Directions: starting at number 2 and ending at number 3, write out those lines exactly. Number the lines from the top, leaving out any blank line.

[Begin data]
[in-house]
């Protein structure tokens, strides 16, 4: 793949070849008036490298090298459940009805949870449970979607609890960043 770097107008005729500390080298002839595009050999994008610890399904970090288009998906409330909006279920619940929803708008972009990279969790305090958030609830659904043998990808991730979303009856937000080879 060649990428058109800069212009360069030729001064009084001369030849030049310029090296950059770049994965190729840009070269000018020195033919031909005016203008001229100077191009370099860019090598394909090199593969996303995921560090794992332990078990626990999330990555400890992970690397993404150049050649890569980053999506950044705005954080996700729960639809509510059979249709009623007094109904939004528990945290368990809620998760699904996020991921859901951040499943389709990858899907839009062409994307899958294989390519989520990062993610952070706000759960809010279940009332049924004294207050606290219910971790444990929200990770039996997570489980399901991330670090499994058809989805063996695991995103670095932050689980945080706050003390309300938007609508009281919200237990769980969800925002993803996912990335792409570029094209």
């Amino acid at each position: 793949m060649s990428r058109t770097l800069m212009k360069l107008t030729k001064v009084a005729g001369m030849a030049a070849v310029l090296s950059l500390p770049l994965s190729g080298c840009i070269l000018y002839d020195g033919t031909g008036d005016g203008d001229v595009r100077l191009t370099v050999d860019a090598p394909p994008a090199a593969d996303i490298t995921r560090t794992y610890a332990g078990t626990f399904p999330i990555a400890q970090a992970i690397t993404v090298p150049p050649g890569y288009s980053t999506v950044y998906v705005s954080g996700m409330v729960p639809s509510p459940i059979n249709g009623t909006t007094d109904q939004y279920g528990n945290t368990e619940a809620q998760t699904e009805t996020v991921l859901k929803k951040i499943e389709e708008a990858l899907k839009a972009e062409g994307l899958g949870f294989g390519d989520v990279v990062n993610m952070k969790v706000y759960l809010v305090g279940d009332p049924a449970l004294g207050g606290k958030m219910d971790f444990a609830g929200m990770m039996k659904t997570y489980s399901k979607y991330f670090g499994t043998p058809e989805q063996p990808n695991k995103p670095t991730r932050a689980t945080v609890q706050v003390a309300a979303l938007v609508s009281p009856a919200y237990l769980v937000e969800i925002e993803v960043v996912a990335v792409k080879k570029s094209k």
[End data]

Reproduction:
């Protein structure tokens, strides 16, 4: 793949070849008036490298090298459940009805949870449970979607609890960043 770097107008005729500390080298002839595009050999994008610890399904970090288009998906409330909006279920619940929803708008972009990279969790305090958030609830659904043998990808991730979303009856937000080879 060649990428058109800069212009360069030729001064009084001369030849030049310029090296950059770049994965190729840009070269000018020195033919031909005016203008001229100077191009370099860019090598394909090199593969996303995921560090794992332990078990626990999330990555400890992970690397993404150049050649890569980053999506950044705005954080996700729960639809509510059979249709009623007094109904939004528990945290368990809620998760699904996020991921859901951040499943389709990858899907839009062409994307899958294989390519989520990062993610952070706000759960809010279940009332049924004294207050606290219910971790444990929200990770039996997570489980399901991330670090499994058809989805063996695991995103670095932050689980945080706050003390309300938007609508009281919200237990769980969800925002993803996912990335792409570029094209």
């Amino acid at each position: 793949m060649s990428r058109t770097l800069m212009k360069l107008t030729k001064v009084a005729g001369m030849a030049a070849v310029l090296s950059l500390p770049l994965s190729g080298c840009i070269l000018y002839d020195g033919t031909g008036d005016g203008d001229v595009r100077l191009t370099v050999d860019a090598p394909p994008a090199a593969d996303i490298t995921r560090t794992y610890a332990g078990t626990f399904p999330i990555a400890q970090a992970i690397t993404v090298p150049p050649g890569y288009s980053t999506v950044y998906v705005s954080g996700m409330v729960p639809s509510p459940i059979n249709g009623t909006t007094d109904q939004y279920g528990n945290t368990e619940a809620q998760t699904e009805t996020v991921l859901k929803k951040i499943e389709e708008a990858l899907k839009a972009e062409g994307l899958g949870f294989g390519d989520v990279v990062n993610m952070k969790v706000y759960l809010v305090g279940d009332p049924a449970l004294g207050g606290k958030m219910d971790f444990a609830g929200m990770m039996k659904t997570y489980s399901k979607y991330f670090g499994t043998p058809e989805q063996p990808n695991k995103p670095t991730r932050a689980t945080v609890q706050v003390a309300a979303l938007v609508s009281p009856a919200y237990l769980v937000e969800i925002e993803v960043v996912a990335v792409k080879k570029s094209k």